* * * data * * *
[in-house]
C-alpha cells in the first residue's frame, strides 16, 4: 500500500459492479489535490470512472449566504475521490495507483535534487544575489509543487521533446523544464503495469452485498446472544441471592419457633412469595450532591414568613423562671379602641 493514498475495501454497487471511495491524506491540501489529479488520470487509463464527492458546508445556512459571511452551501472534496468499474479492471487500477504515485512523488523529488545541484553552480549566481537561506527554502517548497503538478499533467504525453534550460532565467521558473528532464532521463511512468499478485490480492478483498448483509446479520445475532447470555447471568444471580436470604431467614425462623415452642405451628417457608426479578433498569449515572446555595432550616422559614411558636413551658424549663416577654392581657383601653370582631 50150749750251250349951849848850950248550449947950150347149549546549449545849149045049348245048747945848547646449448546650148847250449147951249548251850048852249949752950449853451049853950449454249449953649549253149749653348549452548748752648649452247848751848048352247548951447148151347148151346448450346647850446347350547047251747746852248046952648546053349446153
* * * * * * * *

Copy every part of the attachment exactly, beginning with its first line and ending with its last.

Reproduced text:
[in-house]
C-alpha cells in the first residue's frame, strides 16, 4: 500500500459492479489535490470512472449566504475521490495507483535534487544575489509543487521533446523544464503495469452485498446472544441471592419457633412469595450532591414568613423562671379602641 493514498475495501454497487471511495491524506491540501489529479488520470487509463464527492458546508445556512459571511452551501472534496468499474479492471487500477504515485512523488523529488545541484553552480549566481537561506527554502517548497503538478499533467504525453534550460532565467521558473528532464532521463511512468499478485490480492478483498448483509446479520445475532447470555447471568444471580436470604431467614425462623415452642405451628417457608426479578433498569449515572446555595432550616422559614411558636413551658424549663416577654392581657383601653370582631 50150749750251250349951849848850950248550449947950150347149549546549449545849149045049348245048747945848547646449448546650148847250449147951249548251850048852249949752950449853451049853950449454249449953649549253149749653348549452548748752648649452247848751848048352247548951447148151347148151346448450346647850446347350547047251747746852248046952648546053349446153